• Farewell, Nazi Harlot

  • Next morning the Benz began to teach me about life as it's lived. Before my lessons were over, the Benz would require a new oil pump, new shocks, new power brakes, completely rebuilt engine ($1400), new transmission ($1100), new battery, and that, let me stress, was just for openers. To this day I can't make myself review the receipts, can't make myself look at the other 40 items that, in total, added up to more than $4000 U.S. (Aug. 13, 1992)
  • What If We’d Been Named Edward?

  • Patrick Daugherty of Escondido. Patrick lives in a comfortable, suburban ranch house tucked behind a snatch of well-kept lawn. I park, walk up his newly swept concrete driveway, and ring the doorbell. A thin man, 35 years old, five foot ten, with a thick brown mustache answers. The man appears to have Hispanic ancestry. I learn later, his mother's family is Perez. We shake hands, I say, "Hi, I'm Patrick Daugherty." (Dec, 1, 1994)
Bill Daugherty. He attended Rutgers but never graduated and he lied about that for the rest of his life.
  • Friends Called Him Bill

  • Just before he died, I stood up and walked over to the hospital bed, leaned forward, kissed his forehead, and then lied through my teeth, “Good-bye, I love you.” I’ve regretted that lie ever since, regretted that I sent my dad out on one last note of falsity, regretted that the “I love you” was said for the benefit of my mother and not for him. The truth is, I didn’t love him. But don’t get me wrong, I didn’t hate him either. I simply had no idea who he was. (June 15, 2000)
Author Patrick Daugherty at Point Barrow Station in 1983. In winter, the temperature gets down to 30, 40, 50 below zero. One toils at a leisurely pace.
  • Work 10 weeks, take 10 months off

  • I had — and still have, the last time I looked — a one-room cabin 20 miles west of Fairbanks, near the top of Ester Dome. The decor is threadbare Gold Rush: leaky roof, no running water, and no electricity. Amenities include a Majestic wood cookstove, Ashley Automatic wood stove, one reading chair taken from the Fairbanks city dump, likewise one desk, one mattress on loan from the Salvation Army. 3-part series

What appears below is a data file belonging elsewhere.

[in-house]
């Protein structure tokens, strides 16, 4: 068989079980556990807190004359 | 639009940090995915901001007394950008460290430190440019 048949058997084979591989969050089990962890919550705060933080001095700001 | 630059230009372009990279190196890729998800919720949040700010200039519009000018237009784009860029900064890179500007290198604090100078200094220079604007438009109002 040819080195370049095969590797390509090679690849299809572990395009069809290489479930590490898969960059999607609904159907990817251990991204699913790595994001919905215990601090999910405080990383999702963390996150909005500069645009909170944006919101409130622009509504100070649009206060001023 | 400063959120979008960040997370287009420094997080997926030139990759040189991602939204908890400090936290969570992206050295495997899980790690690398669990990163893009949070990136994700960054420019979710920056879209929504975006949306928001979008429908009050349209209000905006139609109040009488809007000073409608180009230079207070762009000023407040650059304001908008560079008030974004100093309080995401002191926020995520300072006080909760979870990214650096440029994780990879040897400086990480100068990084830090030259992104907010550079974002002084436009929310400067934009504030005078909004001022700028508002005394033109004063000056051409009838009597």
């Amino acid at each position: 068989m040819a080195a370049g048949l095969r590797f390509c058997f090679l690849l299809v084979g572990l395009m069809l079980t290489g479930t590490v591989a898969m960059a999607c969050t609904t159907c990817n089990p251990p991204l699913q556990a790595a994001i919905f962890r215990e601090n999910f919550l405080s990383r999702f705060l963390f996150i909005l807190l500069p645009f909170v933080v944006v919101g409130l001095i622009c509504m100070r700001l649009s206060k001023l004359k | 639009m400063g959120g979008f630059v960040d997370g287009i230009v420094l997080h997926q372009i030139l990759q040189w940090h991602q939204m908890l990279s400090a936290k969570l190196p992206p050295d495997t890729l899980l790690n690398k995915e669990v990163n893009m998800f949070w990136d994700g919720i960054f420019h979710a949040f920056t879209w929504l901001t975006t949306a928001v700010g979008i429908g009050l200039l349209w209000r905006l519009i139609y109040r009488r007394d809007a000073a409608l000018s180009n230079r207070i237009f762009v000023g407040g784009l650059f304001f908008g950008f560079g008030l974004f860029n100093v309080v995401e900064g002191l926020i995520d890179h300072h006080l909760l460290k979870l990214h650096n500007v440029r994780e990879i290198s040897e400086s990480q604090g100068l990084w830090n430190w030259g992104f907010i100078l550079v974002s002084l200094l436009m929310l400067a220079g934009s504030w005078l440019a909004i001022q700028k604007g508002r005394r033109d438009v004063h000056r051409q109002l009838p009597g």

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4S Ranch Allied Gardens Alpine Baja Balboa Park Bankers Hill Barrio Logan Bay Ho Bay Park Black Mountain Ranch Blossom Valley Bonita Bonsall Borrego Springs Boulevard Campo Cardiff-by-the-Sea Carlsbad Carmel Mountain Carmel Valley Chollas View Chula Vista City College City Heights Clairemont College Area Coronado CSU San Marcos Cuyamaca College Del Cerro Del Mar Descanso Downtown San Diego Eastlake East Village El Cajon Emerald Hills Encanto Encinitas Escondido Fallbrook Fletcher Hills Golden Hill Grant Hill Grantville Grossmont College Guatay Harbor Island Hillcrest Imperial Beach Imperial Valley Jacumba Jamacha-Lomita Jamul Julian Kearny Mesa Kensington La Jolla Lakeside La Mesa Lemon Grove Leucadia Liberty Station Lincoln Acres Lincoln Park Linda Vista Little Italy Logan Heights Mesa College Midway District MiraCosta College Miramar Miramar College Mira Mesa Mission Beach Mission Hills Mission Valley Mountain View Mount Hope Mount Laguna National City Nestor Normal Heights North Park Oak Park Ocean Beach Oceanside Old Town Otay Mesa Pacific Beach Pala Palomar College Palomar Mountain Paradise Hills Pauma Valley Pine Valley Point Loma Point Loma Nazarene Potrero Poway Rainbow Ramona Rancho Bernardo Rancho Penasquitos Rancho San Diego Rancho Santa Fe Rolando San Carlos San Marcos San Onofre Santa Ysabel Santee San Ysidro Scripps Ranch SDSU Serra Mesa Shelltown Shelter Island Sherman Heights Skyline Solana Beach Sorrento Valley Southcrest South Park Southwestern College Spring Valley Stockton Talmadge Temecula Tierrasanta Tijuana UCSD University City University Heights USD Valencia Park Valley Center Vista Warner Springs